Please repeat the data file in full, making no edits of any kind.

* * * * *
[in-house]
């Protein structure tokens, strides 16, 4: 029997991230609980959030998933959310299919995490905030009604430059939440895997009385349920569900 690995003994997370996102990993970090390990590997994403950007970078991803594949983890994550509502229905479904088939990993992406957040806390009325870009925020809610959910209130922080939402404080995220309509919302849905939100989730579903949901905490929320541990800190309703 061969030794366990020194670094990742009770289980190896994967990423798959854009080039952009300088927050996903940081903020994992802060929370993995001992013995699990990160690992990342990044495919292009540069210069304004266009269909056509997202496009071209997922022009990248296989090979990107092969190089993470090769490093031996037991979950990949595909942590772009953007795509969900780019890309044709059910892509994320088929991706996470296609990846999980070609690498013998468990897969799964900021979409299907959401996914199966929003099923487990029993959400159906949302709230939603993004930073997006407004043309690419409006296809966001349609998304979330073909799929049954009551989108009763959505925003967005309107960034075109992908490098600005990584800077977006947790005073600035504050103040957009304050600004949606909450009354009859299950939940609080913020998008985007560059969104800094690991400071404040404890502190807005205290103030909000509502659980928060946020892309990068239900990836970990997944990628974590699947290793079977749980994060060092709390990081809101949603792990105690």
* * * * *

[in-house]
């Protein structure tokens, strides 16, 4: 029997991230609980959030998933959310299919995490905030009604430059939440895997009385349920569900 690995003994997370996102990993970090390990590997994403950007970078991803594949983890994550509502229905479904088939990993992406957040806390009325870009925020809610959910209130922080939402404080995220309509919302849905939100989730579903949901905490929320541990800190309703 061969030794366990020194670094990742009770289980190896994967990423798959854009080039952009300088927050996903940081903020994992802060929370993995001992013995699990990160690992990342990044495919292009540069210069304004266009269909056509997202496009071209997922022009990248296989090979990107092969190089993470090769490093031996037991979950990949595909942590772009953007795509969900780019890309044709059910892509994320088929991706996470296609990846999980070609690498013998468990897969799964900021979409299907959401996914199966929003099923487990029993959400159906949302709230939603993004930073997006407004043309690419409006296809966001349609998304979330073909799929049954009551989108009763959505925003967005309107960034075109992908490098600005990584800077977006947790005073600035504050103040957009304050600004949606909450009354009859299950939940609080913020998008985007560059969104800094690991400071404040404890502190807005205290103030909000509502659980928060946020892309990068239900990836970990997944990628974590699947290793079977749980994060060092709390990081809101949603792990105690």